“She essentially became his security blanket and an example of what to do,” says Matt. “If Bud was unsure, he would look to Dandelion for the answer. If Dandelion scratched her ear, Bud would scratch his ear. If Dandelion got up to get a drink of water, Bud would have to drink the same water.”

[Lucky pup’s best week ever]

Dandelion played an especially pivotal role in helping Bud master the stairs. One night, Bud watched Dandelion climb the stairs to get to the spot where she often lies for a little alone time or to get some sun. When Dandelion reached the top, Bud began to cry and wouldn’t stop until she came back down. So, Dandelion started to go up and down the stairs as if to say, “Hey Bud, this is how you do it!”

Eventually Bud followed Dandelion’s example, starting with just one step until eventually he was climbing them like a pro. “It was truly remarkable to watch,” says Matt. “Once Bud got it, he was so excited that he could now follow Dandelion anywhere.”

Bud sleeping next to another dog

Shy dog is a standout

As Bud was discovering confidence in his foster home, Jennifer Cowie was a few hours away in Vernal, Utah, looking to adopt a dog who would be good company for her two dogs, Rosie and Brandy. When she saw Bud’s photo online and read his story, she knew she had to meet him.

“He just kept pulling on my heart strings,” says Jennifer. “I had been looking for a dog for so long but none stood out to me. But when I saw (Bud), something told me it was meant to be.”

The first time Jennifer saw Bud in real time was on a video call with the Rochas. While she could tell that Bud was very shy, she liked how he looked right at her when she talked. Matt and Heather thought that was a good sign, too, and they discussed getting together so she could meet Bud in person. It was a big step for Bud, but worth it because it was the next step toward his new life. Jennifer decided to adopt him that day.

Bud and another dog sitting next to each other in the back seat of a vehicle

Treats and patience make all the difference

Bud’s transition to his new home went smoothly for a variety of reasons. First, it helps that Jennifer works from home, so she can help Bud whenever he needs it. Having friends Rosie and Brandy by his side makes a big difference, too. But perhaps one of the biggest reasons Bud is thriving today is because he had a foster family who showed him how to trust people.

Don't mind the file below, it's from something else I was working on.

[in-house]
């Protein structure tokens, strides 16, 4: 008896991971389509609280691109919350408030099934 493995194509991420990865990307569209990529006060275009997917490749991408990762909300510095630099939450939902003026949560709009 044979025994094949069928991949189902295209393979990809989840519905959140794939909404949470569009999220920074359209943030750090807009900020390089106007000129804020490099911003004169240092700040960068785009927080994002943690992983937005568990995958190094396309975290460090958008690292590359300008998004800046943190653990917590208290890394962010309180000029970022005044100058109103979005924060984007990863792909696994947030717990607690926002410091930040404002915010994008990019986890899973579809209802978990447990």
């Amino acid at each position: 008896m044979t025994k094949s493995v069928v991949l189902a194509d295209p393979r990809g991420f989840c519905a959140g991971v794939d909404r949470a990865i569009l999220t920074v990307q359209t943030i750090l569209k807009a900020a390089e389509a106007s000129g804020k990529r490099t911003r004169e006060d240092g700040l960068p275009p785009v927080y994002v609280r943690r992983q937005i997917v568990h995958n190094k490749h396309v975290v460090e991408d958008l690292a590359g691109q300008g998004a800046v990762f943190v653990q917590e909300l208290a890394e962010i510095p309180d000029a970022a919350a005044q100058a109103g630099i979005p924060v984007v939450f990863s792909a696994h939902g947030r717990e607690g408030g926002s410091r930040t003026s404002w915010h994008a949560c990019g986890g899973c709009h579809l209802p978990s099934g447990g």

Bud the dog on a leashed walk with two other dogsShowing Bud how to trust is an educational process that Jennifer has continued. When Bud first came to live with her, she was dedicated to letting him call the shots, and in very little time he let his guard down. Recently, she has started taking him with her everywhere, so that the world can open up for him even more.

Where Jennifer isn’t close by, Rosie and Brandy step in. Just like his former life with Dandelion, he’s learning again by example. And he’s even warming up to Jennifer’s partner, with one caveat: There has to be treats.

Jennifer often sends Matt and Heather photos and videos of Bud, who has a new name (Cooper) to go along with his newfound confidence. “It’s so rewarding to know he is truly in the perfect home,” Jennifer says. “To see where he is now and know where he came from is truly magical.”

In fact, Matt says that seeing photos of Cooper living his best life almost brings tears to their eyes. But then knowing how far he’s come: How could you not shed a tear or two of joy?

Fostering pets saves lives

Contact your local animal shelter and sign up to foster. Whether you foster for a day, a week or a month, the results will last a lifetime.

Become a foster parent

Read more

5 acts of kindness from animal-loving heroes

Senior Chihuahua struts his best self on the Upper West Side

Film student’s dream about adopting an orange tabby comes true

Photos courtesy of Jennifer Cowie and Matthew Rocha

Dog Salt Lake City